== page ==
She also...cries a lot? I guess I'm a little confused because I've never been able to do that. Maybe once a week or once every two weeks (this is more likely than the former) at best is the most I'm able to actually cry though to say the truth, I'm probably only weirded out by this because I'm not able to cry that much. Then again, I am also not in her situation and most likely don't know that amount of pressure.

Ahhhh. We get to know more about Suraj in this chapter and his current relationship with both Kerani and her father. I found that to be the most interesting aspect here. He attempts to reassure her and he's the heir to running the city which is a little odd because I've never seen a novel where two are wed in this position. Suraj seems to want to help more passively and is neutral while Kerani wants to be in the action protecting her family.

Especially the end shows that this isn't exactly what he wants and instead he's looking for a more 'traditional' wife in a way. Kerani however, wants the opposite. The ends happens quite swiftly and now I am itching for another chapter, though I don't mind if that doesn't come for awhile. Still, that cliffhanger is a punch in the face where the knuckles break your noise. I agree with Sins that the ending can be clarified, but overall once again I am crushed by your lovely writing!

If you have any questions, don't be afraid to ask! I hope I helped and have a great day.

Image




User avatar
1087 Reviews


Points: 44360
Reviews: 1087

Donate
Tue Aug 01, 2017 10:42 am
View Likes
Sins wrote a review...



Well, didn't I just take my merry old time?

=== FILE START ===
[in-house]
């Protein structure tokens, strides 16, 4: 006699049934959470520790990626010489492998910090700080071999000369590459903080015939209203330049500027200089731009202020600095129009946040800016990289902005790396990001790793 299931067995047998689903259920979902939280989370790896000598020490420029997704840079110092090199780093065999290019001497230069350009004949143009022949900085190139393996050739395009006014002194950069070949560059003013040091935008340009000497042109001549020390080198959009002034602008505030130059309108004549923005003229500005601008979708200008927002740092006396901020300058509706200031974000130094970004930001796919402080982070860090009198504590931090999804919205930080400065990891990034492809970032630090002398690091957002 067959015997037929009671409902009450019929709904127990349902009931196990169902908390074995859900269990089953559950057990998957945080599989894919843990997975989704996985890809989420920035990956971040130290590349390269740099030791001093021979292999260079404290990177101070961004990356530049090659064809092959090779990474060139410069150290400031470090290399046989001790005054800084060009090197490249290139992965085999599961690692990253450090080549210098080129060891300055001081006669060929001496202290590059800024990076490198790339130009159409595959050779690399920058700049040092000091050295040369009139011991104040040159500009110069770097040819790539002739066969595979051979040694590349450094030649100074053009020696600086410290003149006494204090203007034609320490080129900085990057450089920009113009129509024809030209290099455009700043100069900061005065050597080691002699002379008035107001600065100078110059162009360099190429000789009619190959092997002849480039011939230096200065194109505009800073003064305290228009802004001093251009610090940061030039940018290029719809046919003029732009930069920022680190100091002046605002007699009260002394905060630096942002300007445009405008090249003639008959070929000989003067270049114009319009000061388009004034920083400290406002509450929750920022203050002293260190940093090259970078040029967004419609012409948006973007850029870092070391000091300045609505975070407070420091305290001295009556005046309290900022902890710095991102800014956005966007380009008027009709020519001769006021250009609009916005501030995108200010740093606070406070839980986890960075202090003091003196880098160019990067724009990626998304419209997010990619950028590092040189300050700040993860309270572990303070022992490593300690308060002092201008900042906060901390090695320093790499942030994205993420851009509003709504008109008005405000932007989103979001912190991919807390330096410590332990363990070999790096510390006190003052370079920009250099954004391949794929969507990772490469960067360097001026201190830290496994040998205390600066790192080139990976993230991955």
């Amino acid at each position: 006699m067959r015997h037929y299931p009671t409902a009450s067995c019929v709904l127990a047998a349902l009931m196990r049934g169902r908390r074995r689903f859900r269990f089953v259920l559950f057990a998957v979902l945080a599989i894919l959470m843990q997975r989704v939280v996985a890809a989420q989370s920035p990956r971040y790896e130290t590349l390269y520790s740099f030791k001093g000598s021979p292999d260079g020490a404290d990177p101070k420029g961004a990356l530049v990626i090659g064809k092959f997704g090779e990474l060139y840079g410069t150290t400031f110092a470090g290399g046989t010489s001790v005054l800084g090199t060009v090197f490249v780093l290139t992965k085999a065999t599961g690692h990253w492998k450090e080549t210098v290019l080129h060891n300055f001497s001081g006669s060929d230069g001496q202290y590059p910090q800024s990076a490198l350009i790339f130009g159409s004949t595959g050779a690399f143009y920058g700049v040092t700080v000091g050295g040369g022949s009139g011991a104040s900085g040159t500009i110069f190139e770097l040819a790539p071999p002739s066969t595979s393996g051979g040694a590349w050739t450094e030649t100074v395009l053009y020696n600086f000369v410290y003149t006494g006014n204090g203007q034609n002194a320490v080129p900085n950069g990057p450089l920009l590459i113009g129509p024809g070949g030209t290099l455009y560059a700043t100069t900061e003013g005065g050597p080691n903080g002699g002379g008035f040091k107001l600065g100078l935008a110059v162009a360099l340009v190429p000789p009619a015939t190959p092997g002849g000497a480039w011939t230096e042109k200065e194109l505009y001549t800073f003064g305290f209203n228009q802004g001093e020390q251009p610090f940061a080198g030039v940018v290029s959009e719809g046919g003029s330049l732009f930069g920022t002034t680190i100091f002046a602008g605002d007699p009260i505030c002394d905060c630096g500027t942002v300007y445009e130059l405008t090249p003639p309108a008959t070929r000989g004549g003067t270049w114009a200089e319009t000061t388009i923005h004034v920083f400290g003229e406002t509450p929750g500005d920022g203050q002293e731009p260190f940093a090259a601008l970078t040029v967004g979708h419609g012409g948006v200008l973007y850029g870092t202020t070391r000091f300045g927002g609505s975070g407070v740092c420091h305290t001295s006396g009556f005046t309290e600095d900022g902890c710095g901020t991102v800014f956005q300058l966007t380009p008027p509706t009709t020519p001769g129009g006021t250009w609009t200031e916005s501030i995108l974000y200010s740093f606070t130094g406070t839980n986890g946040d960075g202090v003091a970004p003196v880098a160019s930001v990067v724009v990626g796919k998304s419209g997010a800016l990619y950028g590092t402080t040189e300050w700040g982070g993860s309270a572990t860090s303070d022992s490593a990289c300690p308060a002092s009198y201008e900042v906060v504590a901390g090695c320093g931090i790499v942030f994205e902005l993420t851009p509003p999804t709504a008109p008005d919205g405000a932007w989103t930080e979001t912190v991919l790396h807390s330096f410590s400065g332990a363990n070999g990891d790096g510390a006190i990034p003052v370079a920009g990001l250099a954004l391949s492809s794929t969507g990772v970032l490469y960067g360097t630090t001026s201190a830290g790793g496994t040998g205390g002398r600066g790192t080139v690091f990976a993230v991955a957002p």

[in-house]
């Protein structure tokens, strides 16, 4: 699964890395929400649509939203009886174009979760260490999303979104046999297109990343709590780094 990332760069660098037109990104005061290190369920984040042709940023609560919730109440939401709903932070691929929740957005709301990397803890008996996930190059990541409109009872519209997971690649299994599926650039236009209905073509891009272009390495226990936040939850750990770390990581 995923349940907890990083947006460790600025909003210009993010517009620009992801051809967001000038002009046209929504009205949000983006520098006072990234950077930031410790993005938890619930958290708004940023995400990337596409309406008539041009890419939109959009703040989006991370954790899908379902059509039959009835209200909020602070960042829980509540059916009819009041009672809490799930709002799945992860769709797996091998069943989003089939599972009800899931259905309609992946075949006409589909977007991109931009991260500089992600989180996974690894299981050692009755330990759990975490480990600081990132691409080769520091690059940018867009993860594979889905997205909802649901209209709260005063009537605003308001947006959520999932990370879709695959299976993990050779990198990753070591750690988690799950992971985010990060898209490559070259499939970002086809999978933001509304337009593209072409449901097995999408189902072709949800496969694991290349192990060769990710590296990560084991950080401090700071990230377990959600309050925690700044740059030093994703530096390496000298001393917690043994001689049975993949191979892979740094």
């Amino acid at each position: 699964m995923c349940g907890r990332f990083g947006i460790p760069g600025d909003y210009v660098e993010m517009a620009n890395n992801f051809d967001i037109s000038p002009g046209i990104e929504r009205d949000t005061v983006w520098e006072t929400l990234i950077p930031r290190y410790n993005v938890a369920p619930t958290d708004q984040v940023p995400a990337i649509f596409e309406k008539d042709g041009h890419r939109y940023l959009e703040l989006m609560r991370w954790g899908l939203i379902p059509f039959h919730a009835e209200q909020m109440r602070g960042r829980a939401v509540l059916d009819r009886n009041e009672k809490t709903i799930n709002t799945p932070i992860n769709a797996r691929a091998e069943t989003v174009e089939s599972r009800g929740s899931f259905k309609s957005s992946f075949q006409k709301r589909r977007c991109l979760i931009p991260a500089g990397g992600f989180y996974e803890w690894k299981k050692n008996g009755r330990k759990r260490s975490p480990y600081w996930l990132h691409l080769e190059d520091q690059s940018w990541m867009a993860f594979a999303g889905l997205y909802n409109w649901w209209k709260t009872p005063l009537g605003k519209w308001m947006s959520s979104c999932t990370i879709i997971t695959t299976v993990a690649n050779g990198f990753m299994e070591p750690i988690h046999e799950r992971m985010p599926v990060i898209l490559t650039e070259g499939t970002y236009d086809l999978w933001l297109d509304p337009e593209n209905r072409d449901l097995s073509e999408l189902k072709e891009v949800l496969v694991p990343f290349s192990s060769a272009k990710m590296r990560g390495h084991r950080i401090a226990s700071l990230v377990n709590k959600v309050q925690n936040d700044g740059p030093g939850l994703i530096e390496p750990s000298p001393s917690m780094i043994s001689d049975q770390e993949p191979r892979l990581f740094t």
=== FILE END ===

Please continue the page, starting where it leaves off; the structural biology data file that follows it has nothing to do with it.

Partly because it's been a while, and partly because I'm useless, my memory of where we left off with this is shocking. As such, if this review is a bit all over the place and... well, bad, I sincerely apologise. So yeah, just a heads up :P

I really loved this chapter/extract, seriously. I think a big reason for that is because it feels like we're properly getting to know Suraj, who thus far has been somewhat of an enigma, but here he's becoming a really fleshed out character. And I like him. Kerani's internal monologue here was pretty awesome too. I could feel how on edge she was towards the end of this, and her altering things to suit her instead of just throwing tantrums about having to marry is so badass. On the whole, this was just a really well written chapter. As this is her engagement party in effect (right? I hope I've not gotten the complete wrong end of the stick here), it's pretty important that this part is well written and exciting and stuff, so you go girl!

With critiques, as always, I don't have an awful lot to say. By which I mean I literally have one thing to mention. And there's a 90% chance that I'm just being dumb and forgetful. So yeah. At the beginning of this, Kerani mentioned her parents, and it kind of occurred to me that I don't remember ever meeting her mother? Or there being any mention of her really? Obviously, I may simply be an absolute idiot and simply can't remember the times we have met her, but if not, that's maybe something to think about. I'm assuming her lack of presence is likely to be to do with the patriarchal society Kerani finds herself in, and so her mother simply isn't super important, but methinks it could still be interesting to know more about her. But yeah, again, please just ignore this if I'm being a forgetful nonce.

Oh, something else I will note before I slither away is that I had to go back over the end of this to properly grasp what happened, and I'm still doubting myself slightly. I won't go on about this one because, again, probably just me being an idiot. Initially, I thought Kerani had attacked Suraj, and there was going to be anarchy. In case it isn't just me being an idiot, it may be worth making the events a little more clear? Just to avoid any further confusion on the part of losers like me.